Humanize the Enemy

"How many men does it take to defend Paris?—Nobody knows. It's never been tried!" - told by my then-curate when France had made itself politically unpopular again.

I was involved in one discussion about various aspects of the conflicts in the holy land, and one person posted about a disabled person, giving a picture of him in his wheelchair and giving him a name, before talking about the carnage when he was murdered among other Israeli Jews celebrating Sukkot.

I collected together my contributions to that conversation, and was going to post it, but it came together as too haphazard, not a coherent post in itself. However, I would like to stitch together what was of merit in what I said.

The movie Four Weddings and a Funeral (one friend said he knew it would pack a nasty whallop when he heard how highly it was praised) has a happy ending, of sorts, that hinges on a bride being betrayed by her groom, publicly jilted at the altar. And very interestingly, we don't know the bride's name. Her name is presumably under the strategically placed flowers in front of her wedding invitation, but it is completely blocked out and not even a part of one letter was clear to be seen. And her face was never shown. The closest was her turned-away head after she slapped him.

One friend talked about a war movie showing U.S. and Japanese pilots in dogfights, and the camera always showed the faces of the U.S. citizens and never those of the Japanese.

One of the things that happens in war is to demonize the enemy: to show the human faces of "Us" and not give a human face to "Them". I do not now assert as significant what I asserted about the original article: that it gave a human face to Israeli Jews and not Arab Muslims. He intended only to post a tiny sliver of the picture and really give one human face as a stand-in for many more faces (like Nobel Prizes honor one e.g. physicist but more generally honor physics in general by picking out one physicist as having made an exceptional contribution). It seems possible to me that if he had things to do over again, he would have given a human face to one representative of Israeli Jews and one representative of Palestinian Muslims. And when I had raised my concerns, one person whom I take for an Israeli Jew humanized one Palestinian who had served him as a translator and had become more than that, a friend, whom he named.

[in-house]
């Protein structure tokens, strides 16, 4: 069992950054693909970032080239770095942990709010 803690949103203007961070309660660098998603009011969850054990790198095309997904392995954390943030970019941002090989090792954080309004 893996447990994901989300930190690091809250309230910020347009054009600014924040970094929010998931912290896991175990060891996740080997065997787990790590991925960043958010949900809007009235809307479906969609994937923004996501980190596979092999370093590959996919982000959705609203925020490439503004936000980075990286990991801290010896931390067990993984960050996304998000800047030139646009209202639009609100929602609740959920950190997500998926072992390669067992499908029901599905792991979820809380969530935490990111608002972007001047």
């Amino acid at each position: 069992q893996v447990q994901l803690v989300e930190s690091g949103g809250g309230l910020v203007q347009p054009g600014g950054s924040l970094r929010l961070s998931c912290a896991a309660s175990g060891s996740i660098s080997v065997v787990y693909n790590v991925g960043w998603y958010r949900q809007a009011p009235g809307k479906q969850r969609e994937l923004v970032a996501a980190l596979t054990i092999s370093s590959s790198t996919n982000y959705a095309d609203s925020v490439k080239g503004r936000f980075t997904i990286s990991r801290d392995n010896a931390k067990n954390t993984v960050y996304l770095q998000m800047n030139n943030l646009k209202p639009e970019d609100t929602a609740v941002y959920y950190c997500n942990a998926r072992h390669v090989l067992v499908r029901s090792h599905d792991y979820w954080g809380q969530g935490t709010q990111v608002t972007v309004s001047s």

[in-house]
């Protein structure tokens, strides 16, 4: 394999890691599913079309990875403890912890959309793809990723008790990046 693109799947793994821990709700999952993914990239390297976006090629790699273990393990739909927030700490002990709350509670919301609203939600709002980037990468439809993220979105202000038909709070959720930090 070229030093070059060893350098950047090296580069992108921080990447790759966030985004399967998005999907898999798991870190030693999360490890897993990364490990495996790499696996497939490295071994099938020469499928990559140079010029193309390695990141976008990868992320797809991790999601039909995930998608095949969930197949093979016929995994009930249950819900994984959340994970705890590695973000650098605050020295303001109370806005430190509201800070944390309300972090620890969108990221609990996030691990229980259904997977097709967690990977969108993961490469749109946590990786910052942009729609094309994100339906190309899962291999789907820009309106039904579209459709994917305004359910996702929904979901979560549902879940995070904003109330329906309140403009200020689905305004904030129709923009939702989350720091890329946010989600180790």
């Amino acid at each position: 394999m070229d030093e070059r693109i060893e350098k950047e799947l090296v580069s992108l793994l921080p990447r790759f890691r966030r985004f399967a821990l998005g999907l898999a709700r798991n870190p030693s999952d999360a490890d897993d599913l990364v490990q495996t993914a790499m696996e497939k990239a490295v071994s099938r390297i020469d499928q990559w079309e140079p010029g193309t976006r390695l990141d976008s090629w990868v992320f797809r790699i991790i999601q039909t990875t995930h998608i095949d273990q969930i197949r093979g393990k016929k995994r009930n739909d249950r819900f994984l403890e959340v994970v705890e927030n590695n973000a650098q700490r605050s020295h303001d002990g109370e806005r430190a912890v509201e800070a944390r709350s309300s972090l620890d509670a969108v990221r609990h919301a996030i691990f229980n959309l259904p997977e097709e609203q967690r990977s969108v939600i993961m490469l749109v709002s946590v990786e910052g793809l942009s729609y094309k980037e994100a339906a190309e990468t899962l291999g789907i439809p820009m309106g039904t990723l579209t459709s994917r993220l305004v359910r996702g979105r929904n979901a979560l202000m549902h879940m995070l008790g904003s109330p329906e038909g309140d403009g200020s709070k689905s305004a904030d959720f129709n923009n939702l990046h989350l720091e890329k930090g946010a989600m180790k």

In wartime, the enemy, whomever that may be, is demonized and denied a human face, and this should never be. I do not here advocate for or against the Western conception of just war or any sides in the Russian-Ukrainian and Israeli-Palestinian conflicts. But I note that when people are being goaded to war, one of the first things that happens as they are denied a human face, like the Japanese pilots, like the betrayed bride.

I was raised in a Mennonite peace church. Now Amish may be regarded as quaintly conservative (if a little less quaint when supply chain disruptions hit almost everyone else), but the Anabaptist movement from which both came was called the Radical Reformation, and was an anarchist wing, arguably as far from Rome as you can get and still believe the Trinity and the Incarnation. But I have moved far from my roots here, and I stopped being a pacifist, not because I became convinced that the Sermon on the Mount is a nice ideal but sometimes we need to compromise, but from recognition that I was an Orthodox in communion with warrior-saints and passion-bearers and I hold no authority to reject a saint the Orthodox Church has glorified as pleasing to God. I started believing that the Incarnation manifests in icons and sacraments, an Orthodox foundation that is totally alien to the Radical Reformation.

But one thing I believe the peace church was absolutely right about was in giving everyone, friend or foe, a human face. Even if it means, like one Marine I spoke with, manning a camera that guides drones that are shooting at people, and watching as Jihadists turn and "wave for the camera" before being killed. That was difficult work, but it should have been difficult work.

The work of dehumanizing opponents makes it easier to dismiss what is theirs and easier to work at killing them, but it dehumanizes us in the process. This is not just in military conflicts. When I was studying at Fordham, having traveled by a route that had passed through reading Roman neo-conservatives in First Things at length, I heard assertions made about neo-conservatives that I could not in fact deny, but neither could I connect it with the face of Roman neo-conservatives as I had read them. But denying the human face of neo-conservatives makes it far easier to dismiss their arguments without considering them.

One Orthodox counselor and priest I met talked about working about a Mennonite counseling practice where, in World War II, the Mennonites had waved no flags when our boys went out to the war, but when they came back, the Mennonites said, "These are walking wounded!" I mentioned to him a documentary that had me feel something like patriotism when it discussed, for Mennonites who were doing alternative service as conscientious objectors in lieu of military service, and the authorities decided as an ultimate degrading punishment for those yellow-bellied cowards was to put them in charge of an insane asylum. One vignette had a man who was in a straitjacket (trying to) take a swing at one of the Mennonites, and then quivering because he knew that when he did that he would get beaten. In fact he did not get beaten; the Mennonite whom he had tried to hit said, "Now, Bernie, we don't do that," and that was the full extent of disciplinary action he received. Within a few months the conscientious objectors, on no formal training beyond "Love your neighbor as yourself," had everybody out of straitjackets and had a community life going. The counselor I was speaking with said, "I believe it."